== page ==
A-Yokai-A-Day: Shinshaku

If you’d like to join me and many others in painting a yokai a day this month, all you have to do is paint, draw, or create any yokai you like, and share it using the hashtag #ayokaiaday. There’s no set list of yokai you have to paint, but you’re free to browse yokai.com or any other yokai resource and choose your favorites.


Shinshaku
心積

Translation: heart shaku*
Alternate name: bukuryō

Shinshaku infect the torso, between the belly button and the heart; essentially they live right behind your solar plexus. Chinese medicine holds that the consciousness exists in the chest, around the solar plex/heart area; right where the shinshaku is found.

People infected by shinshaku develop a fondness for burnt smells and bitter flavors. They begin to smile and laugh thoughtlessly. They often have flushed cheeks. Their force of will and emotional strength also become very weak.

Treatment is possible using secret acupuncture techniques passed down orally. However, once this mushi evolves into its adult form, it becomes much more difficult to treat. Best to catch it early!

*Shaku is a category of yokai parasites which accumulate in the organs, building up numbers until they become a large mass, which then causes various symptoms to occur.


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A-Yokai-A-Day: Kanshaku

If you’d like to join me and many others in painting a yokai a day this month, all you have to do is paint, draw, or create any yokai you like, and share it using the hashtag #ayokaiaday. There’s no set list of yokai you have to paint, but you’re free to browse yokai.com or any other yokai resource and choose your favorites.


Kanshaku
肝積

Translation: liver shaku*
Alternate name: hiki

Kanshaku roughly resemble a breast. Their head looks like a woman’s nipple, and their sacklike body resembles breast tissue. They have two long moustache-like growths sprouting from their heads. They live in the liver, however, they are born in the left side of the chest. The develop around the area of the pectoral muscles and fiercely headbutt their host’s organs as they crawl around inside the body.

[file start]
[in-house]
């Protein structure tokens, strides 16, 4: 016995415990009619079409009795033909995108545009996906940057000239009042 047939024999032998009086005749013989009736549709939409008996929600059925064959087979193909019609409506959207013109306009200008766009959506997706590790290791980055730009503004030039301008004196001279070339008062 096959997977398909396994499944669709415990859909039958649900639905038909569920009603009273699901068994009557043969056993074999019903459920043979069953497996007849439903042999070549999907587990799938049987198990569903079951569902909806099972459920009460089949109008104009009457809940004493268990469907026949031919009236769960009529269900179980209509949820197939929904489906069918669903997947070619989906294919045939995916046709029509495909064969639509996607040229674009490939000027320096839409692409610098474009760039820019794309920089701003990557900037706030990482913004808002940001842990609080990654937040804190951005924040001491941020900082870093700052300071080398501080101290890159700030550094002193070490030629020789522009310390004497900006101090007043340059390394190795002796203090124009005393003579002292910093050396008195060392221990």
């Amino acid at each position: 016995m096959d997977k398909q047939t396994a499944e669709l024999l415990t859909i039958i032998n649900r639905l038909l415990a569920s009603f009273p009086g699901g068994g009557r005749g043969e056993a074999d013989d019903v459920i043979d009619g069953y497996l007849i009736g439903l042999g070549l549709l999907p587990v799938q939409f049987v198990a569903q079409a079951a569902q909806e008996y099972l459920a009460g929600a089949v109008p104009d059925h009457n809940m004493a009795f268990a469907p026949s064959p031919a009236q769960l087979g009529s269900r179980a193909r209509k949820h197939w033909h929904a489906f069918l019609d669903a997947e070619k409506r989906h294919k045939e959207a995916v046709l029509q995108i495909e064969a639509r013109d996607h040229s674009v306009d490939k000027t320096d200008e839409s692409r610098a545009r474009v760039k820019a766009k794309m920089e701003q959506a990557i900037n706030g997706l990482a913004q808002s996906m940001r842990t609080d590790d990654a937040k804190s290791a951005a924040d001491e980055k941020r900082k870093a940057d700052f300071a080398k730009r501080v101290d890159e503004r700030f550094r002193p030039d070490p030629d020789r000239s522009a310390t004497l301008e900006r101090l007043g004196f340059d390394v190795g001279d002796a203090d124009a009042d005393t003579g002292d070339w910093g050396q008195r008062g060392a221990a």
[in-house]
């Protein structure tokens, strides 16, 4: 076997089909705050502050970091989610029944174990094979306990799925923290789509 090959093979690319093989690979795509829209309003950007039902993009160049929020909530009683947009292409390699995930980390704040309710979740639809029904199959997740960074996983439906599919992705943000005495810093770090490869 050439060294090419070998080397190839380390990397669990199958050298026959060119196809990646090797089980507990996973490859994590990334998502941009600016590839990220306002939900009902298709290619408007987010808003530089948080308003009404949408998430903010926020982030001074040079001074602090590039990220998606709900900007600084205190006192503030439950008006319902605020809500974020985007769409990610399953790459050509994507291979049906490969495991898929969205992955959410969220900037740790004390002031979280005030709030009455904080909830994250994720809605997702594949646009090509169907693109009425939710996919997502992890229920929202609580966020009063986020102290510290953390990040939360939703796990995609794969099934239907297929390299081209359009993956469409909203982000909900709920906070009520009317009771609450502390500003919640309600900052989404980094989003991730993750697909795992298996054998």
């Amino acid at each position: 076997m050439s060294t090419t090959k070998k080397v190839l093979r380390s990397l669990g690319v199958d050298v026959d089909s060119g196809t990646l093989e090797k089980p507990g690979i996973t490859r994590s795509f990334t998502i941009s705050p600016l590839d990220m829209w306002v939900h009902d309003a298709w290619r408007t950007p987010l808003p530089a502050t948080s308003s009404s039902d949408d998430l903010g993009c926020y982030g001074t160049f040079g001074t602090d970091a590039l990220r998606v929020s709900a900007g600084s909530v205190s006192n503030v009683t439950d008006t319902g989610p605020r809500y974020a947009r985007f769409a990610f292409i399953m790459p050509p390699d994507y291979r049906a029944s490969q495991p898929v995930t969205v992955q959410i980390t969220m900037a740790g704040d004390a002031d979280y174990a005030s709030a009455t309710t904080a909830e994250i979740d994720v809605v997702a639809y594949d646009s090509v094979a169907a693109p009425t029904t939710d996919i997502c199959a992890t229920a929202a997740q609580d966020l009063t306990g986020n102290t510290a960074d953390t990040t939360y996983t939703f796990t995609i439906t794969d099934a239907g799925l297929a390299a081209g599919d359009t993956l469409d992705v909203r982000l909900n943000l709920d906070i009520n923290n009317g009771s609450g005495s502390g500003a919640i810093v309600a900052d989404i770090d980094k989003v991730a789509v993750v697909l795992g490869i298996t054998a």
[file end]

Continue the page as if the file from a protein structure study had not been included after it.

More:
Symptoms of a kanshaku infection include anger, irritability, and a short temper. The face also grows pale and sickly. The infected patient develops a craving for sour, acidic foods, and a revulsions towards oily foods.

Treatment is done using alternating acupuncture techniques. First, the shaku in the left side of the torso must be treated. After that, the spine (around the 9th thoracic vertebra) is treated.

When the patient’s energy is low, the shaku’s energy will also be low, and a slow treatment is performed. The body is stabbed very gently with the needle. The needle is left in place for some time, after which it is quickly removed, and the pucture area is massaged deeply.

When the patient’s energy is high, the shaku’s energy is also high. In this case, the body is stabbed quickly with the needle, and then the needle is violently wiggled about. After that, the needle is slowly removed. The puncture area is not massaged.

All in all, it sounds like a very unpleasant treatment!

*Shaku is a category of yokai parasites which accumulate in the organs, building up numbers until they become a large mass, which then causes various symptoms to occur.


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A-Yokai-A-Day: Kanmushi

If you’d like to join me and many others in painting a yokai a day this month, all you have to do is paint, draw, or create any yokai you like, and share it using the hashtag #ayokaiaday. There’s no set list of yokai you have to paint, but you’re free to browse yokai.com or any other yokai resource and choose your favorites.


Kanmushi
𧒄虫

Translation: unknown*

Kanmushi live in your abdomen, and travel about between the heart and liver. They have a single tail, but their head is split in two. Their back is red and their belly is yellow.

People who become infected with this parasite feel a strong urge to drink large quantities of hot liquids. As this worm wraps itself around its host’s liver, they lose consciousness.

Kanmushi infections can cured very quickly by ingesting jiō (the roots of Rehmannia glutinosa), a kind of figwort.

*The kanji used in this creature’s name 𧒄 is an old and very rare one. I wasn’t able to find any explanation of it in Japanese or Chinese dictionaries, and even the book I have which breaks down the pages of Harikikigaki does not make any attempt to explain the meaning of this rare character.


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A-Yokai-A-Day: Ase no mushi

If you’d like to join me and many others in painting a yokai a day this month, all you have to do is paint, draw, or create any yokai you like, and share it using the hashtag #ayokaiaday. There’s no set list of yokai you have to paint, but you’re free to browse yokai.com or any other yokai resource and choose your favorites.


Ase no mushi
汗の虫

Translation: sweat worms